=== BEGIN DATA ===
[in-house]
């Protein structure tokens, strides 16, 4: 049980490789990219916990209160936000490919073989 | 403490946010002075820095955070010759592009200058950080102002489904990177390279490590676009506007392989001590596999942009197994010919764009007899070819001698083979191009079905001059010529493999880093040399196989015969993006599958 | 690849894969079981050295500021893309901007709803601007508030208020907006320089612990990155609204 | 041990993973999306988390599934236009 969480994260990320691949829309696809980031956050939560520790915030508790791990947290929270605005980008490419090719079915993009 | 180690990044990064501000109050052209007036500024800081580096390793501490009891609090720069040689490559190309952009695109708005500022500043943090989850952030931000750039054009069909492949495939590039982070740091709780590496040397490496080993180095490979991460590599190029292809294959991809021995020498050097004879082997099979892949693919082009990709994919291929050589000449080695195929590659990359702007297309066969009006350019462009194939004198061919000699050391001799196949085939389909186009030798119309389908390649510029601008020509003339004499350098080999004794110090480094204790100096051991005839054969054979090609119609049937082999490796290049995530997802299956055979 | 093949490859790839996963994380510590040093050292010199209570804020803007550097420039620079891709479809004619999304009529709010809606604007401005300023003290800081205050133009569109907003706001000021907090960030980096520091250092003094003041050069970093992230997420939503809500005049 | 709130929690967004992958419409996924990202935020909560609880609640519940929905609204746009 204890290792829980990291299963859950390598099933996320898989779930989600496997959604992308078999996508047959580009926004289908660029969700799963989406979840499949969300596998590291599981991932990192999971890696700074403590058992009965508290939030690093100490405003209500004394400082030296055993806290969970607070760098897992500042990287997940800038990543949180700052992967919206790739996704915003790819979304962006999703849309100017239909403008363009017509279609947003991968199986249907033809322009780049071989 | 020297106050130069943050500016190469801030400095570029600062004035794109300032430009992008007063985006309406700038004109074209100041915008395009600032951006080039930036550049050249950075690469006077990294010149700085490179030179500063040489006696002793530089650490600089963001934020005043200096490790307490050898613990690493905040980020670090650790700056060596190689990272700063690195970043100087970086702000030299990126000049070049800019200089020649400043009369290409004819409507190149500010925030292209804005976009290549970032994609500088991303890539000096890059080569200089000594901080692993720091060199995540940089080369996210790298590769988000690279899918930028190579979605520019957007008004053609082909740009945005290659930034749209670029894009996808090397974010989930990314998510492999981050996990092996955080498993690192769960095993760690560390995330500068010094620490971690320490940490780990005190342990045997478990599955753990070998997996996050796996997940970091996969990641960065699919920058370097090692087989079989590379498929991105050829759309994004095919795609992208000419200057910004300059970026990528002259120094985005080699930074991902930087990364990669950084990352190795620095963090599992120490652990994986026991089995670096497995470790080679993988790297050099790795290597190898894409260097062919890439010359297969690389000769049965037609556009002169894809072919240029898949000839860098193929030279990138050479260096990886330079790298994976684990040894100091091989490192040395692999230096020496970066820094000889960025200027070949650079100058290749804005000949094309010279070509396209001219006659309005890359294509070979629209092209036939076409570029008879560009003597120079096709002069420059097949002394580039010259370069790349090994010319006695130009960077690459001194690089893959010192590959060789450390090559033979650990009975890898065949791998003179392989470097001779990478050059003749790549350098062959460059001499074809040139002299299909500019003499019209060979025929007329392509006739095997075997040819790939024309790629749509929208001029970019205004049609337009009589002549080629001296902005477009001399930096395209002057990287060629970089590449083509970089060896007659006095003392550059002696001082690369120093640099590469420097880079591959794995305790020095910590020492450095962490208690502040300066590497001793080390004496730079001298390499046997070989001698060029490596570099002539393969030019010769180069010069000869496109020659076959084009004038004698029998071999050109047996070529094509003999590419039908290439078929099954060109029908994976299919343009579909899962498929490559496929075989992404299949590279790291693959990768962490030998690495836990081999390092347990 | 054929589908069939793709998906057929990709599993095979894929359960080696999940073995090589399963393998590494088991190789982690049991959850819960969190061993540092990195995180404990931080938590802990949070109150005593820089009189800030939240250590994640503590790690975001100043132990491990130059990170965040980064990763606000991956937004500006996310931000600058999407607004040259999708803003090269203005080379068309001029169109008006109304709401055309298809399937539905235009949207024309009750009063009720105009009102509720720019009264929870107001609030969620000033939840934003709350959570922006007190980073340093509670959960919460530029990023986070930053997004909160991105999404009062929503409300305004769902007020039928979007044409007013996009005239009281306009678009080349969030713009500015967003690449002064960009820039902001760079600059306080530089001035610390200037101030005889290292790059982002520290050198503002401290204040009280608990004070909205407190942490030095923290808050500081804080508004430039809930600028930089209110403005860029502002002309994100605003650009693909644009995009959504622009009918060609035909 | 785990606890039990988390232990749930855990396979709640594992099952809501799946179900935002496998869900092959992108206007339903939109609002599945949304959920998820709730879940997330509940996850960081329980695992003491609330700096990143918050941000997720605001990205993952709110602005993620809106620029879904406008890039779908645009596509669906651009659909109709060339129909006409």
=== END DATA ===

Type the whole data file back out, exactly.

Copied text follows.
[in-house]
């Protein structure tokens, strides 16, 4: 049980490789990219916990209160936000490919073989 | 403490946010002075820095955070010759592009200058950080102002489904990177390279490590676009506007392989001590596999942009197994010919764009007899070819001698083979191009079905001059010529493999880093040399196989015969993006599958 | 690849894969079981050295500021893309901007709803601007508030208020907006320089612990990155609204 | 041990993973999306988390599934236009 969480994260990320691949829309696809980031956050939560520790915030508790791990947290929270605005980008490419090719079915993009 | 180690990044990064501000109050052209007036500024800081580096390793501490009891609090720069040689490559190309952009695109708005500022500043943090989850952030931000750039054009069909492949495939590039982070740091709780590496040397490496080993180095490979991460590599190029292809294959991809021995020498050097004879082997099979892949693919082009990709994919291929050589000449080695195929590659990359702007297309066969009006350019462009194939004198061919000699050391001799196949085939389909186009030798119309389908390649510029601008020509003339004499350098080999004794110090480094204790100096051991005839054969054979090609119609049937082999490796290049995530997802299956055979 | 093949490859790839996963994380510590040093050292010199209570804020803007550097420039620079891709479809004619999304009529709010809606604007401005300023003290800081205050133009569109907003706001000021907090960030980096520091250092003094003041050069970093992230997420939503809500005049 | 709130929690967004992958419409996924990202935020909560609880609640519940929905609204746009 204890290792829980990291299963859950390598099933996320898989779930989600496997959604992308078999996508047959580009926004289908660029969700799963989406979840499949969300596998590291599981991932990192999971890696700074403590058992009965508290939030690093100490405003209500004394400082030296055993806290969970607070760098897992500042990287997940800038990543949180700052992967919206790739996704915003790819979304962006999703849309100017239909403008363009017509279609947003991968199986249907033809322009780049071989 | 020297106050130069943050500016190469801030400095570029600062004035794109300032430009992008007063985006309406700038004109074209100041915008395009600032951006080039930036550049050249950075690469006077990294010149700085490179030179500063040489006696002793530089650490600089963001934020005043200096490790307490050898613990690493905040980020670090650790700056060596190689990272700063690195970043100087970086702000030299990126000049070049800019200089020649400043009369290409004819409507190149500010925030292209804005976009290549970032994609500088991303890539000096890059080569200089000594901080692993720091060199995540940089080369996210790298590769988000690279899918930028190579979605520019957007008004053609082909740009945005290659930034749209670029894009996808090397974010989930990314998510492999981050996990092996955080498993690192769960095993760690560390995330500068010094620490971690320490940490780990005190342990045997478990599955753990070998997996996050796996997940970091996969990641960065699919920058370097090692087989079989590379498929991105050829759309994004095919795609992208000419200057910004300059970026990528002259120094985005080699930074991902930087990364990669950084990352190795620095963090599992120490652990994986026991089995670096497995470790080679993988790297050099790795290597190898894409260097062919890439010359297969690389000769049965037609556009002169894809072919240029898949000839860098193929030279990138050479260096990886330079790298994976684990040894100091091989490192040395692999230096020496970066820094000889960025200027070949650079100058290749804005000949094309010279070509396209001219006659309005890359294509070979629209092209036939076409570029008879560009003597120079096709002069420059097949002394580039010259370069790349090994010319006695130009960077690459001194690089893959010192590959060789450390090559033979650990009975890898065949791998003179392989470097001779990478050059003749790549350098062959460059001499074809040139002299299909500019003499019209060979025929007329392509006739095997075997040819790939024309790629749509929208001029970019205004049609337009009589002549080629001296902005477009001399930096395209002057990287060629970089590449083509970089060896007659006095003392550059002696001082690369120093640099590469420097880079591959794995305790020095910590020492450095962490208690502040300066590497001793080390004496730079001298390499046997070989001698060029490596570099002539393969030019010769180069010069000869496109020659076959084009004038004698029998071999050109047996070529094509003999590419039908290439078929099954060109029908994976299919343009579909899962498929490559496929075989992404299949590279790291693959990768962490030998690495836990081999390092347990 | 054929589908069939793709998906057929990709599993095979894929359960080696999940073995090589399963393998590494088991190789982690049991959850819960969190061993540092990195995180404990931080938590802990949070109150005593820089009189800030939240250590994640503590790690975001100043132990491990130059990170965040980064990763606000991956937004500006996310931000600058999407607004040259999708803003090269203005080379068309001029169109008006109304709401055309298809399937539905235009949207024309009750009063009720105009009102509720720019009264929870107001609030969620000033939840934003709350959570922006007190980073340093509670959960919460530029990023986070930053997004909160991105999404009062929503409300305004769902007020039928979007044409007013996009005239009281306009678009080349969030713009500015967003690449002064960009820039902001760079600059306080530089001035610390200037101030005889290292790059982002520290050198503002401290204040009280608990004070909205407190942490030095923290808050500081804080508004430039809930600028930089209110403005860029502002002309994100605003650009693909644009995009959504622009009918060609035909 | 785990606890039990988390232990749930855990396979709640594992099952809501799946179900935002496998869900092959992108206007339903939109609002599945949304959920998820709730879940997330509940996850960081329980695992003491609330700096990143918050941000997720605001990205993952709110602005993620809106620029879904406008890039779908645009596509669906651009659909109709060339129909006409």